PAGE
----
Opinion: The power of connected schools

by William Ho07 Nov 2016

A technology-fuelled revolution is taking place in the education sector.

From tablets to Apple TV’s, to laptops and digital whiteboards, Australian students have access to ever more technology to aid learning. Videos providing insight into complex topics and interactive apps are now at teachers’ fingertips and homework submissions can be received at any time online. The classroom is now real and virtual, and active 24/7.

However, the benefits of this revolution can only be realised with the aid of decent network connections between devices. Having a high-performing Wi-Fi connection is especially important for Australian schools. The 2015 OECD report on Students, Computers and Learning found Australia to be leading the way in the use of internet within the classroom and the amount of time that students are spending using connected devices. This has been propelled by $2.4 billion of government investment and a broad acceptance of BYO device schemes.

Consider this: if you could connect with other schools online, virtual lessons could be conducted with students in another country to help pupils gain a different perspective, or even to assist with language learning. In other countries, subjects such as maths and economics are taught in students’ second language (normally English) to help those students learn two skills at the same time. There is no reason why this cannot happen in Australia: all that’s needed is good quality, high-speed smart Wi-Fi and the IT infrastructure already prevalent in schools.

This ‘connected education’ approach would be most beneficial to those students in rural or small communities where the number of qualified teachers is also declining. These understaffed schools sometimes do not have teachers with the required skills to foster interest and educate students on complex topics. Education partnerships could be set up between schools to tackle these issues and enable access to specialised skills or further learning capabilities.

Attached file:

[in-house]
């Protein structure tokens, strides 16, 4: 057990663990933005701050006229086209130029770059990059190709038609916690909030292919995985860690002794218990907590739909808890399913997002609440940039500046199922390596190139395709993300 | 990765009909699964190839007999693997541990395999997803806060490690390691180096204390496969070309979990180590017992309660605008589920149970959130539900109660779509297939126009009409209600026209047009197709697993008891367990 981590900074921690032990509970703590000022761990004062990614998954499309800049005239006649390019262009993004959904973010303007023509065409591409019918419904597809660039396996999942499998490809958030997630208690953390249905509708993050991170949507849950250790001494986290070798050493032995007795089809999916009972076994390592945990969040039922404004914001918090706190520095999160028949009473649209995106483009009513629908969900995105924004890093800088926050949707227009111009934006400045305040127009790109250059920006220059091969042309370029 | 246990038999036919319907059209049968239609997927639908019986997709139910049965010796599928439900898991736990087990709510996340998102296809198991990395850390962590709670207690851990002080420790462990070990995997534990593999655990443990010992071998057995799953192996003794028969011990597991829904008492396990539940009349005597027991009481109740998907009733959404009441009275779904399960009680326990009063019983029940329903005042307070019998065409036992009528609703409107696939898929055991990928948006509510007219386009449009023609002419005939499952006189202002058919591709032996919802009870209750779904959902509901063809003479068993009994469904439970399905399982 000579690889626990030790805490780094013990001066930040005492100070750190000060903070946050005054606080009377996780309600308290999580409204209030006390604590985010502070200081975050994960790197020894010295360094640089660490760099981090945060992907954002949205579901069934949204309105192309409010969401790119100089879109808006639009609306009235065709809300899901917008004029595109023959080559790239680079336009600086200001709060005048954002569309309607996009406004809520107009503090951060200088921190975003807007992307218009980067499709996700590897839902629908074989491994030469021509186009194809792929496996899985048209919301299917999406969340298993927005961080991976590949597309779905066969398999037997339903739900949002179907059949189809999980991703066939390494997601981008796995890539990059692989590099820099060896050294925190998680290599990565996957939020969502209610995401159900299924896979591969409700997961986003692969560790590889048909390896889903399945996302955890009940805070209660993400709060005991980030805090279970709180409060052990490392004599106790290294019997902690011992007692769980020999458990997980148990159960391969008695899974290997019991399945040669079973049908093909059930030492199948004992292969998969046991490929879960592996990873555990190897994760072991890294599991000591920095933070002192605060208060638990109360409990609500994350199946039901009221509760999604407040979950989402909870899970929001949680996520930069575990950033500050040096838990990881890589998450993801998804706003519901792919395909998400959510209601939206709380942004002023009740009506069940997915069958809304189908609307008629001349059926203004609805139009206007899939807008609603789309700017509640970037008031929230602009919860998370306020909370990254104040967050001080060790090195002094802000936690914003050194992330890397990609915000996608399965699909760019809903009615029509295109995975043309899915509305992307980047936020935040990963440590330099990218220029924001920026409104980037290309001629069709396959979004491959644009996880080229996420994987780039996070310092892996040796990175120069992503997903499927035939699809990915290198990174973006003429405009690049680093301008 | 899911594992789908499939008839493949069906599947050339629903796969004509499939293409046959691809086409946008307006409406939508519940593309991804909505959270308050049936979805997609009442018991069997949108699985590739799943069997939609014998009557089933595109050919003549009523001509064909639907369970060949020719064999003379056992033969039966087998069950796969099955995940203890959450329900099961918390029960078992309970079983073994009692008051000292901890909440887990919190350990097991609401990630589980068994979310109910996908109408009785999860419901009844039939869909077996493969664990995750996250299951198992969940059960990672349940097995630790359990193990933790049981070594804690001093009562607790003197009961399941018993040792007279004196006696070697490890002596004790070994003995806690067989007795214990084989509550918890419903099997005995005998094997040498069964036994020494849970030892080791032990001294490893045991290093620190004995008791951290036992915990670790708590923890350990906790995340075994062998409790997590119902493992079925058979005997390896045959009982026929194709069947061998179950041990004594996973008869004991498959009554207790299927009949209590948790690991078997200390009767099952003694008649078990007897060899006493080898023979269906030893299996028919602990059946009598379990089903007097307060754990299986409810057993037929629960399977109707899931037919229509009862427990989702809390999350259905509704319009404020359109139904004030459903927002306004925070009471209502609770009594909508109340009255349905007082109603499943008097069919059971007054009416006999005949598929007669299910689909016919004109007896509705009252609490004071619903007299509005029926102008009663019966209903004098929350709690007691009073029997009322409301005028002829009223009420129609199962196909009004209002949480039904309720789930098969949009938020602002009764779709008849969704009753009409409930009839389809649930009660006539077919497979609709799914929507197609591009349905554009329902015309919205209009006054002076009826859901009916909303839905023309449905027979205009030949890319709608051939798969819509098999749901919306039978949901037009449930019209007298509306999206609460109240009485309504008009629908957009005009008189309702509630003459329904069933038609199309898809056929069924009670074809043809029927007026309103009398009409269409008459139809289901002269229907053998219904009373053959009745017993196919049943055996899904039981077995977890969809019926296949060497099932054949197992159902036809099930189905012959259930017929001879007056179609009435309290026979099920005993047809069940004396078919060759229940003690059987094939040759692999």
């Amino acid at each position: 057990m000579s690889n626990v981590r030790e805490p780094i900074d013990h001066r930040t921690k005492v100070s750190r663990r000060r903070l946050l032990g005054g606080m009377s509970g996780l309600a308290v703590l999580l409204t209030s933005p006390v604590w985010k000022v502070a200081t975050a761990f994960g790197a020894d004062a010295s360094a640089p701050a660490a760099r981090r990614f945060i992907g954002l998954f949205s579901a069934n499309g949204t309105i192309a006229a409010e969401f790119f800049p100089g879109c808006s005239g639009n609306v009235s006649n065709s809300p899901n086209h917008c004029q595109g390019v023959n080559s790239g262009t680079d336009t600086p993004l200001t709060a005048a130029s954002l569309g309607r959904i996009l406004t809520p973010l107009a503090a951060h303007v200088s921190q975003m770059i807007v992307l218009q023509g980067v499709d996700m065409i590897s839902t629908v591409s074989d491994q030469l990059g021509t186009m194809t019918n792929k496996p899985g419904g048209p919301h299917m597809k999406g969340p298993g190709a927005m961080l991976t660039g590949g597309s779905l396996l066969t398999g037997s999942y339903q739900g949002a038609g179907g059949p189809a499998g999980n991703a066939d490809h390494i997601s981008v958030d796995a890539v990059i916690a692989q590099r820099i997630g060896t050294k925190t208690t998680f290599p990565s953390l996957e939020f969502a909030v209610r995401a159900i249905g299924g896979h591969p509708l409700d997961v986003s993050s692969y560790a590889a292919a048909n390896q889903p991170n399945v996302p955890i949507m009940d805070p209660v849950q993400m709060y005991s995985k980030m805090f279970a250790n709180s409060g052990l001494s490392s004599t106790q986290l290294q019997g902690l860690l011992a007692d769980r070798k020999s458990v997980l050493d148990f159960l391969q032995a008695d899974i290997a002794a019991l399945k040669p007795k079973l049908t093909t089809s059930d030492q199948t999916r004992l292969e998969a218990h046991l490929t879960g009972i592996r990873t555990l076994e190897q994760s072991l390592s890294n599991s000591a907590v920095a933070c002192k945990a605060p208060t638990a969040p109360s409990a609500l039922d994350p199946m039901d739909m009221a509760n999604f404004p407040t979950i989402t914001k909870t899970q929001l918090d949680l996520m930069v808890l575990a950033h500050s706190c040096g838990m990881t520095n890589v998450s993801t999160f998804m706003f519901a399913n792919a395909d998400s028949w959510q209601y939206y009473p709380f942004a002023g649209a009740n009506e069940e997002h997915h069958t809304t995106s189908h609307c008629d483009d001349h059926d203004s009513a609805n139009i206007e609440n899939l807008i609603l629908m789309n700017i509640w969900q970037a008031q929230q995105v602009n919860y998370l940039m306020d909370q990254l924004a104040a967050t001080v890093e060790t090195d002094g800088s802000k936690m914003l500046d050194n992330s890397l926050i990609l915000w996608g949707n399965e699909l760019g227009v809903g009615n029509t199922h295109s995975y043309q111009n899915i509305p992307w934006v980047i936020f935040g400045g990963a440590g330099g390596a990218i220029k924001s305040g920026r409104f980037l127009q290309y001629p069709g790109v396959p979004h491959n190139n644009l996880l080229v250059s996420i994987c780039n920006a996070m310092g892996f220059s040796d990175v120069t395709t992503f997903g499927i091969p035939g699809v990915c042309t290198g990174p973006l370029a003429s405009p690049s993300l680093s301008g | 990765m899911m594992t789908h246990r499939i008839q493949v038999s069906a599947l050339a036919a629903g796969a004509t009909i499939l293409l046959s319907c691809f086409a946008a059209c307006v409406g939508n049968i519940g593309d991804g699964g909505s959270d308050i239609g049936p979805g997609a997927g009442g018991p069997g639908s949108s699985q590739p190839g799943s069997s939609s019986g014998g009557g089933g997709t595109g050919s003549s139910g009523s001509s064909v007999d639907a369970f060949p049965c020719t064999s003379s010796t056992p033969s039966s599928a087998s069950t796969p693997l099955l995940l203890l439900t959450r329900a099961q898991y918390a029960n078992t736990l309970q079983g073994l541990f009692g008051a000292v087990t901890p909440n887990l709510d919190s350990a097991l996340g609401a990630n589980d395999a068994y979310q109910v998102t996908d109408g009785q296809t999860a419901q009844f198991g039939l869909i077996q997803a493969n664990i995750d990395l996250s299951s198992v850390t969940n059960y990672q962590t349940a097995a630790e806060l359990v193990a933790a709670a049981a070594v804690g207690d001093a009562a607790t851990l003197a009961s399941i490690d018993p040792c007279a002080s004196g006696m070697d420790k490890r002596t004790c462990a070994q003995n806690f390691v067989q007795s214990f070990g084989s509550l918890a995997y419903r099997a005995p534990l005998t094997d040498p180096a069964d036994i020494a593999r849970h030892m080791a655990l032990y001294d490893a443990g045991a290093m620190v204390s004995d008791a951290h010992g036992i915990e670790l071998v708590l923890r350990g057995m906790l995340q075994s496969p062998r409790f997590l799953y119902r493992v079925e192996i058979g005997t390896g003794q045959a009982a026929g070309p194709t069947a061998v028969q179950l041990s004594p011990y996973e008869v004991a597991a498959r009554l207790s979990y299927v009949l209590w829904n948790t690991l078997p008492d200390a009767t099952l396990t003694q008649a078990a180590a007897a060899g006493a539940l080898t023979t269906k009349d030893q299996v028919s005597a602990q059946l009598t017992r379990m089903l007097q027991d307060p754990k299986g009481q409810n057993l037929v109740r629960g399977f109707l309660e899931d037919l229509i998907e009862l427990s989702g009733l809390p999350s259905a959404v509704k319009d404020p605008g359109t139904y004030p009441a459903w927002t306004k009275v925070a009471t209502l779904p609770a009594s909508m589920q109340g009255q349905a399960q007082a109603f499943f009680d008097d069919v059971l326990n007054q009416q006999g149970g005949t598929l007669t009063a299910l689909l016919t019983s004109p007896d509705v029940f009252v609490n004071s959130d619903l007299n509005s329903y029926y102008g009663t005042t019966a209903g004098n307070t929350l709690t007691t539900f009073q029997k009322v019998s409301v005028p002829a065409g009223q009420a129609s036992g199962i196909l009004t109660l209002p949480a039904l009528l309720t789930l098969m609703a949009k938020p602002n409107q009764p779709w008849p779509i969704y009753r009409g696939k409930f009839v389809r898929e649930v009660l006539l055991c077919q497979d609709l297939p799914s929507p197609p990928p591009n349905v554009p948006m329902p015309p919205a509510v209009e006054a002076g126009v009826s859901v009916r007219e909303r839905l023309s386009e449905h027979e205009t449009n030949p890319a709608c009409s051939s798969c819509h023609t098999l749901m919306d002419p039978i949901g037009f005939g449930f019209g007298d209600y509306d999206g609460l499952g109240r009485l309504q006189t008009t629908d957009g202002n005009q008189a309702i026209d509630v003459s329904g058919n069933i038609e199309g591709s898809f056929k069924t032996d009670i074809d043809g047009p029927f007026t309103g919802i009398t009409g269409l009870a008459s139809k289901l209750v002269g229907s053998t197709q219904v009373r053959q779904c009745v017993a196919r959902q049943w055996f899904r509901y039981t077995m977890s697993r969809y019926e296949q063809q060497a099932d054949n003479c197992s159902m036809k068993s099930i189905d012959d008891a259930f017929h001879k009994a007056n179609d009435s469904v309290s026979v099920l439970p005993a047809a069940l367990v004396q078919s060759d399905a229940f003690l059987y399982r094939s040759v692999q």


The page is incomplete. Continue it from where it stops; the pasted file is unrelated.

So why isn’t this happening already? One problem is that schools generally have extremely complex Radio Frequency (RF) environments, making it difficult to provide reliable, fast wireless access across the entire campus. A high density of devices, old brick walls, and a lack of wired connections are a problem, along with schools using technology that is already out of date.

For example, most wireless hardware comes with omni-directional antennas which are extremely common and can be bought right off the shelf. The issue is that this type of antenna technology radiates RF equally through 360 degrees, without any ability to control the frequencies.

But overcoming this particular issue need not be an enormous task. Today’s smarter Wi-Fi connections can mitigate RF interference, provide the capacity to enable a high volume of connections and the capability to provide connectivity to wireless access points, without the expense of having to build new cable connections. Moreover, advances in antenna technology mean that the latest models can autonomously direct greater amount of RF towards active recipients.

This allows the antenna directs fast, high quality Wi-Fi in the direction to active users rather than the full 360 degrees. When put into a classroom of 20 active devices, users will notice a considerable uptick in Wi-Fi speed and performance and allowing lessons to be more interactive.

In addition, schools should look to deploy wireless hardware that support ‘Wi-Fi meshing’, a technique that removes the need for extensive site surveys, cabling, configuration, and optimisation adjustments. Under a mesh network arrangement, each hub is just plugged into the nearest power source and connects with one another wirelessly. This alone could save schools tens of thousands of dollars each year.

By harnessing the latest smart Wi-Fi technology, schools can both provide students and teachers with the connectivity required for the ever evolving digital school environment and open doors for partnerships and collaboration between institutions - providing the best education for our students. Wi-Fi enables collaboration within the classroom, providing opportunities across for students and teachers alike, especially with STEM and language classes.

Bringing innovative technology into our schools requires investment in smart technology but ultimately this will provide better learning opportunities for Aussie kids. The use cases of smart technology in the classroom offers are truly endless. We are truly in the midst of an innovation revolution – and technology is essential to ensuring all Australian students benefit from it.
 
 
William Ho is the vice-president of APAC sales at Ruckus Wireless Inc, a manufacturer of Wi-Fi networking equipment for enterprises and service providers based on smart Wi-Fi-technology.
 

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